KILMODAN – NR995841
The parish church of Glendaruel is also traditionally called Kilmodan. The name is Gaelic, ‘the church of Saint Modan’. It is situated in the lower reach of the long glen that stretches north from Loch Riddon to the pass called Caol Ghleann (‘narrow glen’) on the road that ultimately brings the traveller to the shore of Loch Fyne. Sited on a beautiful meadow on a bend in the River Ruel, the present church was built in 1783 on the site of a seventeenth-century church built by Sir Dugald Campbell of Auchenbreck. A plaque commemorating him is embedded in the wall of the church.
That church had itself been built on on the site of the medieval church of Kilmodan. Nothing remains of the medieval buildinng, but a fine collection of nine medieval carved stones can be found in a little building in the SW corner of the lovely churchyard. Some of these were created by stone-carvers from the ‘Loch Awe school’ – itinerant craftsmen who made such work all over Argyll – in the fourteenth and fifteenth centuries. One of the stones commemorates ‘… daughter of John …’ (her own name has been worn away). She is shown at prayer, telling her beads.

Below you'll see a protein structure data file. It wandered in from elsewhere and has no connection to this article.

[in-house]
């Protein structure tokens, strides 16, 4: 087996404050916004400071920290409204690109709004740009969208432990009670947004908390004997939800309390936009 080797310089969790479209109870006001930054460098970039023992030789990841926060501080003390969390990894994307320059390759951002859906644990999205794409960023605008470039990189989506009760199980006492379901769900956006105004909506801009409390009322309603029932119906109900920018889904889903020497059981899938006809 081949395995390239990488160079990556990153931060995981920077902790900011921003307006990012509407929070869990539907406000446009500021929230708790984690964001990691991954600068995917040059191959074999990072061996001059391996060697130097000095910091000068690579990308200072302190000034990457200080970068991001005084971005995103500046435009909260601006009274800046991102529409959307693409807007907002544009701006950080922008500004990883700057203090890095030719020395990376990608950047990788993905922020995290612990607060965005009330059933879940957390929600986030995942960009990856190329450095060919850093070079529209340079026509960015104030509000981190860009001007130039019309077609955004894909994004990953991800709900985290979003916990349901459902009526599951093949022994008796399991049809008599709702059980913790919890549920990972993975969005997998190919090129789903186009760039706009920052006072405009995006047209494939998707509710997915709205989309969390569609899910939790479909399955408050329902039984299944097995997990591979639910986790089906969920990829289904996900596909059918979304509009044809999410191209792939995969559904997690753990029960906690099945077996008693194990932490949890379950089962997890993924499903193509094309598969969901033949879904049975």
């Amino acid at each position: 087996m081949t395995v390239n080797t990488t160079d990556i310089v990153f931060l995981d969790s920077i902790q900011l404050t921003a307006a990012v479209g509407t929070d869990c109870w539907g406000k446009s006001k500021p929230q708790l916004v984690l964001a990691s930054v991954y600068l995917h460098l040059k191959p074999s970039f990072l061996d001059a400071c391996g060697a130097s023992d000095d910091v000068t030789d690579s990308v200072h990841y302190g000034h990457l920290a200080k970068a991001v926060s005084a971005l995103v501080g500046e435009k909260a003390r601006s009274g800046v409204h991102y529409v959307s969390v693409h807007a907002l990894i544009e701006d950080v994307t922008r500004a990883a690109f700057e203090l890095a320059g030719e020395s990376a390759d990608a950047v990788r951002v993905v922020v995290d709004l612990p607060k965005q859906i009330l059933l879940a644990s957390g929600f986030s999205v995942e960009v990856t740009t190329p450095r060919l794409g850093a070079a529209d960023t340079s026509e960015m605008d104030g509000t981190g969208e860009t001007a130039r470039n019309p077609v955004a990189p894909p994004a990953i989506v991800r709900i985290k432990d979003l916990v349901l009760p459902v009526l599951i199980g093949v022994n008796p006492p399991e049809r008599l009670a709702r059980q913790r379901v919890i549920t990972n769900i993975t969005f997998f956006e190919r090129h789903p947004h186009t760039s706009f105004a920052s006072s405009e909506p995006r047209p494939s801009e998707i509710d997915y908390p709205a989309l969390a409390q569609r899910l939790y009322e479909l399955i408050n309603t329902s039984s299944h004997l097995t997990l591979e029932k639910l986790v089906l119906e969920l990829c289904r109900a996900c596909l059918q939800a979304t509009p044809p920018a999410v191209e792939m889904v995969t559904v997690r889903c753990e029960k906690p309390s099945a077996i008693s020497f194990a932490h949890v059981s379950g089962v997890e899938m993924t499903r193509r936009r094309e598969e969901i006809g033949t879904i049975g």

The church predates even these stones, however. It is recorded as early as the mid-thirteenth century, and it probably has its origin some centuries earlier than that.On the hillside above, to the east, there is a St Modan’s Well (NS002844). It was marked on the OS map a century and a half ago, but at some point in the succeeding decades knowledge of it was lost, and it disappeared from the maps. It was further obscured by commercial forestry operations on the surrounding hillside, and changes to surface drainage were thought to have destroyed it by the 1970s. But Faith In Cowal, with some willing volunteers, rediscovered it in the summer of 2015. Read about the search for it here. Some pieces of quartz, a bright white hard stone, were found in it. These stones were often used as a simple offering or gesture of prayer at holy wells – also in graves. Their presence here may indicate the use of this well as a place of prayer or pilgrimage in the past. Now that the spring has been found it is hoped to make something of the site, to help pilgrims to find their way there from Kilmodan church. It is a walk of less than an hour – if you know where you are going.
Getting there: for a good OS Map of Kilmodan and area, with roads, click on ‘View Larger Map’ below.
Friends of Kilmodan and Colintraive